Looking ahead to June 21, we think “Oh, that’s our longest day of the year, the summer solstice.”
But why has that been such an important date through the ages?
After all, the sun is in the sky only a little bit longer than the days before, although if you noted carefully – through very dark glasses – you would see that it actually seems to stand still briefly. Hence summer solstice: sol for sun; and stice, a derivation of the Latin word sistere – to stand still.
The first official day of summer has been celebrated almost forever. The Druids called it All Couples Day, when the wedding of heaven and earth took place. Ever wondered why June has traditionally been a favoured month for weddings?
At Stonehenge in early Britain three to five millenia ago, thousands gathered to welcome the sunrise and couples would drink from newly fermented honey, or mead. Bet most of you didn’t know that’s where our word honey moon comes from. Only now, of course, they’re more likely to celebrate with a trip away and mai tais or margeritas.
Pagan summer solstice rites included wearing garlands of flowers and herbs, as protection against evil spirits abroad at the time. Well, brides still carry flowers, though we hope no evil spirits are in the wedding crowd.
An interesting side-bar to this is that one of the herbs, or flowers, the ancients used was St. John’s Wort which, to this day, is used by some as a non-medical alternative to combat depression. So while the ancients used it to chase away evil spirits, we may use it to lift our own.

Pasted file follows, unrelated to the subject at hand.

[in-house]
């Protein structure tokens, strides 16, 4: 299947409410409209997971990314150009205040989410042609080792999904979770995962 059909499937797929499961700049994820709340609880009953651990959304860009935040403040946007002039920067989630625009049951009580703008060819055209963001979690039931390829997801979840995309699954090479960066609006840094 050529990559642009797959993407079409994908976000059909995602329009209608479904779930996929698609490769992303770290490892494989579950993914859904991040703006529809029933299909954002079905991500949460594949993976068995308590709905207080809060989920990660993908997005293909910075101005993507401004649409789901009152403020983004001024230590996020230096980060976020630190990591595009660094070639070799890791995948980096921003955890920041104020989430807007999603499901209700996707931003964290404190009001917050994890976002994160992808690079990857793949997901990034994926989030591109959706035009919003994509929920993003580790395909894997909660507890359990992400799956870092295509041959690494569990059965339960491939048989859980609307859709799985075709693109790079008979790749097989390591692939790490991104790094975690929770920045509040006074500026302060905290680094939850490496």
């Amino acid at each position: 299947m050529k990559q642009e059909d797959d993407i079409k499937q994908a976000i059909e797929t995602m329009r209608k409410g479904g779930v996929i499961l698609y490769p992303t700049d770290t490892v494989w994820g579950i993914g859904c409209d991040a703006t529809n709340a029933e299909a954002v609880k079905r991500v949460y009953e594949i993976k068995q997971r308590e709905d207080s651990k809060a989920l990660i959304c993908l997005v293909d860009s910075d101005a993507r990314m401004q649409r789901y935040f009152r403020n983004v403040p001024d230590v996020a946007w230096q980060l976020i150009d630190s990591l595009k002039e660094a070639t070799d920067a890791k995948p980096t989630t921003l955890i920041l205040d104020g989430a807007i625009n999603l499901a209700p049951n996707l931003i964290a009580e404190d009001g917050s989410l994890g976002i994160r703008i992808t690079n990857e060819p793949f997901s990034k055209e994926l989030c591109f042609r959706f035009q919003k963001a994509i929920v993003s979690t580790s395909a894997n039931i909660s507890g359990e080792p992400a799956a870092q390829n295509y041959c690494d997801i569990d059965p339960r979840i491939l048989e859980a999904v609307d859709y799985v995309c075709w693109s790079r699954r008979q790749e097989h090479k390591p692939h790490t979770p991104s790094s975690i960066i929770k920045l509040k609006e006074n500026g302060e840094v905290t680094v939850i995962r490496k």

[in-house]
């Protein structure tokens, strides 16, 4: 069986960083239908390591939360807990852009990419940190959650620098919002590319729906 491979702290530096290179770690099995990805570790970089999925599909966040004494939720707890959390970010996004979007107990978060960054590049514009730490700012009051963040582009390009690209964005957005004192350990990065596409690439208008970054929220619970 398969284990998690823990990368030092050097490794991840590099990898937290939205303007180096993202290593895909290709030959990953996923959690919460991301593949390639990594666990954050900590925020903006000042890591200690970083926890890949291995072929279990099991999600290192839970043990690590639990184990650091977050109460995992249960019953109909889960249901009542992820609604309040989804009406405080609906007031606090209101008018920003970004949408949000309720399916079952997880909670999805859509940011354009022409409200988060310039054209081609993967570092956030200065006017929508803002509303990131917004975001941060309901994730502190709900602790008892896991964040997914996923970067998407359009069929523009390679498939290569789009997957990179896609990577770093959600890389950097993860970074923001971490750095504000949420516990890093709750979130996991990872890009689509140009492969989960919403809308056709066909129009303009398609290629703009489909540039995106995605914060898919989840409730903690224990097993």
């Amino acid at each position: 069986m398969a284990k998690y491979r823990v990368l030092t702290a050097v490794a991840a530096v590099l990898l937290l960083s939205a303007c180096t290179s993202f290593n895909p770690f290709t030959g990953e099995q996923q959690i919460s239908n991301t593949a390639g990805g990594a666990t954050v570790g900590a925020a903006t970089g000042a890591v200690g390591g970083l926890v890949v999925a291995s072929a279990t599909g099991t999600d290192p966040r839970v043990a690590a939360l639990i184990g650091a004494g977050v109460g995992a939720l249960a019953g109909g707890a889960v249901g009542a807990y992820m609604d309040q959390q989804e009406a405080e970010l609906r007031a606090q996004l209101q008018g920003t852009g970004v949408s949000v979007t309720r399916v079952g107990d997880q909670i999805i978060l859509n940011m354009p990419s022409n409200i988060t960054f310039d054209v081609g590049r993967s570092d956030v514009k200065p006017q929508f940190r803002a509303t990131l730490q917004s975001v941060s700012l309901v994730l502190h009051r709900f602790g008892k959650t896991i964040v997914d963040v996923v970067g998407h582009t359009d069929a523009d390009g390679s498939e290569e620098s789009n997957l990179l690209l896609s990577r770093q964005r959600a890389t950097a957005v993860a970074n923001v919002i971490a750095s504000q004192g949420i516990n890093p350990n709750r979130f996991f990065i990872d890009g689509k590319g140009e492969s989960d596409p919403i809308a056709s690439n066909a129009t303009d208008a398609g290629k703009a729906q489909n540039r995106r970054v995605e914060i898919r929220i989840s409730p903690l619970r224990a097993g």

As a further aid to their future well-being, couples in those times might jump over bonfire flames: their crops would grow as high as they could jump.
Ancient Celts marked the summer solstice with a light festival, and again, the long days were to produce good harvests later.
For the Chinese, the earth and feminine, or yin, forces were honored at this time, as opposed to the heavens and masculine or yang forces at the winter solstice.
The ancient Romans worshipped in particular the goddess of the hearth in June.
Other cultures were more concerned with the physical characteristics of this solar system phenomenon. The Essenes, for instance, a Jewish sect that thrived in the first century CE (AD), worshipped the sun particularly on the solstice day when its rays shone on a certain axis.
And many native Americans built structures devoted to showing the sun’s ray in a particular spot on the solstice, or equinox.
Christianity too has its link with the summer solstice, with the celebration of St. John the Baptist’s Day on June 24th. As people converted to Christianity 2,000 years ago and later, they simply adapted earlier pagan festivals to feast days for certain saints. In this case, early French colonists of future Canada brought with them St. Jean Baptiste Day, now a public holiday in Quebec. If we were visiting there we would see, in addition to the church celebration of the saint, rock concerts, sports events, parades, fireworks – and in the neighborhoods, BBQs, picnics and all the other things people do to have fun together in the summertime.
So when you look up at the midsummer sun in the heavens on June 21, think of all the millenia it has shone down on human beings celebrating the time of weddings, bountiful crops in the offing – and a good time being had by all.
Carla Reed, Maple Ridge Historical Society.